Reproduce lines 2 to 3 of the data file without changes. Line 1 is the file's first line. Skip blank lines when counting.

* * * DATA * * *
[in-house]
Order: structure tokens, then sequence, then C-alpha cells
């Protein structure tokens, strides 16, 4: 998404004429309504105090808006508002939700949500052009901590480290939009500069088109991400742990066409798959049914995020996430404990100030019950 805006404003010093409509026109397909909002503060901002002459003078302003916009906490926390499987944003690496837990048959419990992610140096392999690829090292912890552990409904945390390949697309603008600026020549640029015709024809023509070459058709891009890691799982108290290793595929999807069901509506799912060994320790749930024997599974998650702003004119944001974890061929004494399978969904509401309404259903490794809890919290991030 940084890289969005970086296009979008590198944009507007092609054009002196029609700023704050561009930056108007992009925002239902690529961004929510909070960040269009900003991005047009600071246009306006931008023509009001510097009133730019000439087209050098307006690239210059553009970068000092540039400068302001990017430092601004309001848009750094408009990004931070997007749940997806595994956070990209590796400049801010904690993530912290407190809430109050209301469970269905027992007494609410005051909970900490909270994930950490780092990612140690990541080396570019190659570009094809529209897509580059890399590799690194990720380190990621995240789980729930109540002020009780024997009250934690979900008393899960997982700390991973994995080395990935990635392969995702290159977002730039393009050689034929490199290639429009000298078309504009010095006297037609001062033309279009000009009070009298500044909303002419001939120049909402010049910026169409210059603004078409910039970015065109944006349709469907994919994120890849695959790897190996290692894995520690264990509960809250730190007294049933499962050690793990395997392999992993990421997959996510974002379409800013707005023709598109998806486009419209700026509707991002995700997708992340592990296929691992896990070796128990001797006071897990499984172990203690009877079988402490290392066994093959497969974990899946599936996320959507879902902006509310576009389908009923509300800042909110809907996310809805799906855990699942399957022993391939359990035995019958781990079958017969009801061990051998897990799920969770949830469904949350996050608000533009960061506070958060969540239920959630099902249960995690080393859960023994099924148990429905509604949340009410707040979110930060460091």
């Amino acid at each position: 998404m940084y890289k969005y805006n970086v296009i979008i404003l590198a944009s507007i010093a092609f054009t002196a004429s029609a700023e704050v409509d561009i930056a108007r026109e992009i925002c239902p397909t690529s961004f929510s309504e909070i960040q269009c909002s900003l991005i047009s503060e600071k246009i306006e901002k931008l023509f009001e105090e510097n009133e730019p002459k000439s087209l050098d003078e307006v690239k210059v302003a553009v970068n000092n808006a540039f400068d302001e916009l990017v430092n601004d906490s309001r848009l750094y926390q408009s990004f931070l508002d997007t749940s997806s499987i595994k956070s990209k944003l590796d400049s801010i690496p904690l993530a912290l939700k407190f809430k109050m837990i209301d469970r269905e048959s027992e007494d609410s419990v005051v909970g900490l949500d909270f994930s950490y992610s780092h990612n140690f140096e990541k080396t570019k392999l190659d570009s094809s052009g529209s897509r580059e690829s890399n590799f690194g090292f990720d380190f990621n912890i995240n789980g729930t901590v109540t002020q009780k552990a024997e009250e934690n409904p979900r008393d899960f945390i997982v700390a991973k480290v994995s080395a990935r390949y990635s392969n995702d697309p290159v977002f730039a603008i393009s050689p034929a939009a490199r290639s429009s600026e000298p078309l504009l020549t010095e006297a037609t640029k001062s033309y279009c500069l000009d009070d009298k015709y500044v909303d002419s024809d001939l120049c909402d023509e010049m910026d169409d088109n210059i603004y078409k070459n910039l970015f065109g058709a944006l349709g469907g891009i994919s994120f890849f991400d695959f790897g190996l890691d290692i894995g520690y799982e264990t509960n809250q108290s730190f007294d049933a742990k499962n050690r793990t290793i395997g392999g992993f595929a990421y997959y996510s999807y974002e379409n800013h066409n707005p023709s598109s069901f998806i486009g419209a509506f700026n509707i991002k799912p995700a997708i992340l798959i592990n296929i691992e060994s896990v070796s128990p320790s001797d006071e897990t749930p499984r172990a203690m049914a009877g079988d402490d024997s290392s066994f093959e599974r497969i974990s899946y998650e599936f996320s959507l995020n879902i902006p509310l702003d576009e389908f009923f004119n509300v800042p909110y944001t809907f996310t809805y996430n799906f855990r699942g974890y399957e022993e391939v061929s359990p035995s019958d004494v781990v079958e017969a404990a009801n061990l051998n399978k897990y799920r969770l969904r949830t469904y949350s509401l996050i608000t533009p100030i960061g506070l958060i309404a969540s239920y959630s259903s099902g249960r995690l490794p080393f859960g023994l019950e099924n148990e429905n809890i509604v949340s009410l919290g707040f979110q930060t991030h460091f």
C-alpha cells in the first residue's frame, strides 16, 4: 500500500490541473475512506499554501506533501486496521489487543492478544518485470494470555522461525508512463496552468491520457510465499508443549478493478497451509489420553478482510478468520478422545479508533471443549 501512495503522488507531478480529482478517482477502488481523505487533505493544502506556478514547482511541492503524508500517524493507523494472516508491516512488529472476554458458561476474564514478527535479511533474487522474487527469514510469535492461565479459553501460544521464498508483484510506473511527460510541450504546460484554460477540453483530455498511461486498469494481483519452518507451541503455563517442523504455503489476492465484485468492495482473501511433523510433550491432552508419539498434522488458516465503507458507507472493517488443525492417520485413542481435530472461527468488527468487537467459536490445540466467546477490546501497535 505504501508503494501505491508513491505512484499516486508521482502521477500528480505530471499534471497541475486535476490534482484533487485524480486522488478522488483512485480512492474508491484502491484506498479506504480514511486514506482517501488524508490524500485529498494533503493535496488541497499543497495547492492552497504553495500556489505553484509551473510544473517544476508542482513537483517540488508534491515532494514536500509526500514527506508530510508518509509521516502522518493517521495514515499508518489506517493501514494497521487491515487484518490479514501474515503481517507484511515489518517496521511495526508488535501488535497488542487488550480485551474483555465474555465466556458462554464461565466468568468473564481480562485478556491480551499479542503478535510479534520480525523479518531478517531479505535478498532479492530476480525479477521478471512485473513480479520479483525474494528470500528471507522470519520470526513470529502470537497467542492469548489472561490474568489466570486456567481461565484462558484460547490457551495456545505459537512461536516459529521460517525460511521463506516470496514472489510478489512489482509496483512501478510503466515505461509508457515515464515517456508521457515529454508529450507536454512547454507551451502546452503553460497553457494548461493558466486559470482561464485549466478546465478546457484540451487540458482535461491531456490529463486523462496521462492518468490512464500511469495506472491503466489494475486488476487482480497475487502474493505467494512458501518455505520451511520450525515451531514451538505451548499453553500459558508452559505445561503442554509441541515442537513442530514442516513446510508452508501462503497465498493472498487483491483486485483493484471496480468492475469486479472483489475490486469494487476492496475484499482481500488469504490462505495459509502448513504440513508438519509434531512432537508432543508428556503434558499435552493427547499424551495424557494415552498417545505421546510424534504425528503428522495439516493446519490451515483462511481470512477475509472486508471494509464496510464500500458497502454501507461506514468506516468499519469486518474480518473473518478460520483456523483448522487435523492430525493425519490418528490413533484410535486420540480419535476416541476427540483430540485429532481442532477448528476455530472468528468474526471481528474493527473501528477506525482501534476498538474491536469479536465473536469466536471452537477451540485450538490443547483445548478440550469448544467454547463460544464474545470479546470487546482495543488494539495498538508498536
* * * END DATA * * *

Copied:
Order: structure tokens, then sequence, then C-alpha cells
């Protein structure tokens, strides 16, 4: 998404004429309504105090808006508002939700949500052009901590480290939009500069088109991400742990066409798959049914995020996430404990100030019950 805006404003010093409509026109397909909002503060901002002459003078302003916009906490926390499987944003690496837990048959419990992610140096392999690829090292912890552990409904945390390949697309603008600026020549640029015709024809023509070459058709891009890691799982108290290793595929999807069901509506799912060994320790749930024997599974998650702003004119944001974890061929004494399978969904509401309404259903490794809890919290991030 940084890289969005970086296009979008590198944009507007092609054009002196029609700023704050561009930056108007992009925002239902690529961004929510909070960040269009900003991005047009600071246009306006931008023509009001510097009133730019000439087209050098307006690239210059553009970068000092540039400068302001990017430092601004309001848009750094408009990004931070997007749940997806595994956070990209590796400049801010904690993530912290407190809430109050209301469970269905027992007494609410005051909970900490909270994930950490780092990612140690990541080396570019190659570009094809529209897509580059890399590799690194990720380190990621995240789980729930109540002020009780024997009250934690979900008393899960997982700390991973994995080395990935990635392969995702290159977002730039393009050689034929490199290639429009000298078309504009010095006297037609001062033309279009000009009070009298500044909303002419001939120049909402010049910026169409210059603004078409910039970015065109944006349709469907994919994120890849695959790897190996290692894995520690264990509960809250730190007294049933499962050690793990395997392999992993990421997959996510974002379409800013707005023709598109998806486009419209700026509707991002995700997708992340592990296929691992896990070796128990001797006071897990499984172990203690009877079988402490290392066994093959497969974990899946599936996320959507879902902006509310576009389908009923509300800042909110809907996310809805799906855990699942399957022993391939359990035995019958781990079958017969009801061990051998897990799920969770949830469904949350996050608000533009960061506070958060969540239920959630099902249960995690080393859960023994099924148990429905509604949340009410707040979110930060460091």